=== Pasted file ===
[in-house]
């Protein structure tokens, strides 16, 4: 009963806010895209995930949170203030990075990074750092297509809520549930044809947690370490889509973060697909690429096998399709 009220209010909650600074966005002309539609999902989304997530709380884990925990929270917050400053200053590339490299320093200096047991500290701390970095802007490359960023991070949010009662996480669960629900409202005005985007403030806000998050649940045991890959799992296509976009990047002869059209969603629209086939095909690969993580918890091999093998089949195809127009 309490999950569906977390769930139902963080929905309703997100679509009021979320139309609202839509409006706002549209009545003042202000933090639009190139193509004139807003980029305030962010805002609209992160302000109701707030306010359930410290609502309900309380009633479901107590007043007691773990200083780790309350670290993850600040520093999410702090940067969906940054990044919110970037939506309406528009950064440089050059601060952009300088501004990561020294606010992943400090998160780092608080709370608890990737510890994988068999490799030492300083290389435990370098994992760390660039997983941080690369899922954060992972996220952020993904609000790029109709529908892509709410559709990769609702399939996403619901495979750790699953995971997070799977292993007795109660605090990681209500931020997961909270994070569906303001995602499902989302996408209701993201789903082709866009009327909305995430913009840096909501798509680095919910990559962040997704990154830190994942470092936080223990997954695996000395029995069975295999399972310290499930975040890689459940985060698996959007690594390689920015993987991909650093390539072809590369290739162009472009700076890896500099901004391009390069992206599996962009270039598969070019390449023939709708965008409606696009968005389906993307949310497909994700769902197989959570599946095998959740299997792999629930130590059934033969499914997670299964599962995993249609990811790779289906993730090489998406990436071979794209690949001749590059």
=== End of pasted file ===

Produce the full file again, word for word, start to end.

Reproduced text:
[in-house]
């Protein structure tokens, strides 16, 4: 009963806010895209995930949170203030990075990074750092297509809520549930044809947690370490889509973060697909690429096998399709 009220209010909650600074966005002309539609999902989304997530709380884990925990929270917050400053200053590339490299320093200096047991500290701390970095802007490359960023991070949010009662996480669960629900409202005005985007403030806000998050649940045991890959799992296509976009990047002869059209969603629209086939095909690969993580918890091999093998089949195809127009 309490999950569906977390769930139902963080929905309703997100679509009021979320139309609202839509409006706002549209009545003042202000933090639009190139193509004139807003980029305030962010805002609209992160302000109701707030306010359930410290609502309900309380009633479901107590007043007691773990200083780790309350670290993850600040520093999410702090940067969906940054990044919110970037939506309406528009950064440089050059601060952009300088501004990561020294606010992943400090998160780092608080709370608890990737510890994988068999490799030492300083290389435990370098994992760390660039997983941080690369899922954060992972996220952020993904609000790029109709529908892509709410559709990769609702399939996403619901495979750790699953995971997070799977292993007795109660605090990681209500931020997961909270994070569906303001995602499902989302996408209701993201789903082709866009009327909305995430913009840096909501798509680095919910990559962040997704990154830190994942470092936080223990997954695996000395029995069975295999399972310290499930975040890689459940985060698996959007690594390689920015993987991909650093390539072809590369290739162009472009700076890896500099901004391009390069992206599996962009270039598969070019390449023939709708965008409606696009968005389906993307949310497909994700769902197989959570599946095998959740299997792999629930130590059934033969499914997670299964599962995993249609990811790779289906993730090489998406990436071979794209690949001749590059």